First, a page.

Stephanie Grace: Why Monday shows John Bel Edwards won't have his way with Legislature without a fight

Can the honeymoon end before the wedding even takes place?

That’s the question that hung over Gov. John Bel Edwards’ gubernatorial inauguration Monday.

Edwards’ big event, held on the State Capitol steps under a crisp blue sky, went off without a hitch, and the new Democratic governor wore an ear-to-ear smile. But even before he took the oath of office, Edwards found his call for cross-party unity dashed as the majority GOP state House rejected his pick for speaker and instead chose Republican Taylor Barras, of New Iberia, for the powerful post.

Edwards’ attempt to install state Rep. Walt Leger, a New Orleans Democrat, might seem audacious in other states, but in Louisiana, governors have almost always been able to choose legislative leaders. This year, though, many Republicans in the House, backed by aggressive lobbying from supportive outside affiliates, had different ideas. The group’s initial pick, state Rep. Cameron Henry, of Metairie, is considered one of the chamber’s most conservative members and couldn’t secure enough votes to take Leger down. But Barras, a lower profile legislator who switched from Democrat to Republican five years ago, emerged over the weekend and won a second ballot that broke down largely along party lines. (Over in the Senate, meanwhile, another Democrat-turned-Republican, John Alario, was re-elected president without opposition).

If there was any doubt that partisan pushback drove the House vote, it was quickly dispelled. The state GOP issued a triumphant statement thanking conservative activists for calls and emails pushing lawmakers to pick one of their own. And House Republicans themselves made it clear that the move was nothing personal against Leger when they lined up behind him for re-election as Speaker pro tem.

That’s a nice gesture for Leger, who is liked and respected by his peers, and it amounted to something of an olive branch offered to Edwards. But it’s small consolation for losing the right to name committee chairs and decide which legislation is heard. The pro tem has little independent power. And it’s a sure sign that the governor and the House are heading toward some fierce battles over ideologically divisive issues.

In a way, this may have been inevitable, given Louisiana’s shift to the right in recent years. Edwards is something of a throwback to the days when Democratic candidates with conservative social views but populist economic policies routinely won state office. He didn’t hide those positions during his campaign, but in a race that evolved into a referendum on Republican U.S. Sen. David Vitter’s caustic personality and scandal-plagued past, it was never obvious how large a role issues played.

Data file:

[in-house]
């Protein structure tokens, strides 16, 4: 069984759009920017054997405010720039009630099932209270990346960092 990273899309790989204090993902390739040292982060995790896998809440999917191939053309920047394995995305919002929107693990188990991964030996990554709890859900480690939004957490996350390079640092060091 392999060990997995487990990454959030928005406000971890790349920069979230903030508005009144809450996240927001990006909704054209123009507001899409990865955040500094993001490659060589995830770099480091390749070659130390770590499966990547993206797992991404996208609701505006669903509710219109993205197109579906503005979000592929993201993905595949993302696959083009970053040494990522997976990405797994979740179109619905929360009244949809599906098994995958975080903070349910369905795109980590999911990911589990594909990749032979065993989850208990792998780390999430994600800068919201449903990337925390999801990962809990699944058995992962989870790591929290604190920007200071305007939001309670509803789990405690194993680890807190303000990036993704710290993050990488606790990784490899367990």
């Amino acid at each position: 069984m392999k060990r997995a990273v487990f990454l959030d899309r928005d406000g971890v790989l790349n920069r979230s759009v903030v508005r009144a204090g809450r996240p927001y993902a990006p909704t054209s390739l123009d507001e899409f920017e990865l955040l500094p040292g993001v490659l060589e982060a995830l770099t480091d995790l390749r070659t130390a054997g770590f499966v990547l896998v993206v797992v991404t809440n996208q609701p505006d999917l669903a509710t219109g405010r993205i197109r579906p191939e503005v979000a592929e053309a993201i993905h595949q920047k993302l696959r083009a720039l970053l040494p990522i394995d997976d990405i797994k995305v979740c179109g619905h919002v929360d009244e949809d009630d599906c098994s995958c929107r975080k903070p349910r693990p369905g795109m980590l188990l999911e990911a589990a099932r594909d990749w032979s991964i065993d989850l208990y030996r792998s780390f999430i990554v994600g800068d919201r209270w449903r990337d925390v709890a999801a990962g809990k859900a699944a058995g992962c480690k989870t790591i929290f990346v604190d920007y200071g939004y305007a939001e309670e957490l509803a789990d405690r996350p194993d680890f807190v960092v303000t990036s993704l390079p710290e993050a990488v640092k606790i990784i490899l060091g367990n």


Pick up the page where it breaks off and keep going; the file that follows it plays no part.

If any of this bothered Edwards, who is now the only Democrat to hold a statewide office, he didn’t let it show Monday. He called for cooperation across partisan lines and urged his fellow politicians and regular citizens to “put unity before party and citizenship before self.” But he also promised to tackle issues that are bound to inflame just the sort of partisanship he hopes to avoid, including reducing as-yet unspecified business tax breaks to close a massive budget shortfall, as well as raising the minimum wage and adopting legislation to close what he said was the nation’s largest gender pay gap.

Minimum wage and gender equity legislation, of course, were centerpieces of Edwards’ campaign, and he has every reason to claim a mandate to adopt them. In a post-election interview, he also argued that these measures have wide support, even among voters who tend to favor Republicans.

“It’s just that your Republican officials typically shy away from them because their biggest source of donations comes from business interests who oppose them,” Edwards said back in December. “At some point, the legislators aren’t impervious to public opinion.”

Yes, many lawmakers have opposed such attempts in the past, Edwards acknowledged, “but they didn’t have a governor pushing for them. That makes a big difference.”

It absolutely does, just as gubernatorial support has historically been enough to dictate legislative leadership. But if there’s one lesson from Monday’s speaker vote, it’s that despite his 12-point victory, Edwards isn’t going to have his way with the Legislature without a fight.

Stephanie Grace can be contacted at sgrace@theadvocate.com. Follow her on Twitter, @stephgracenola.

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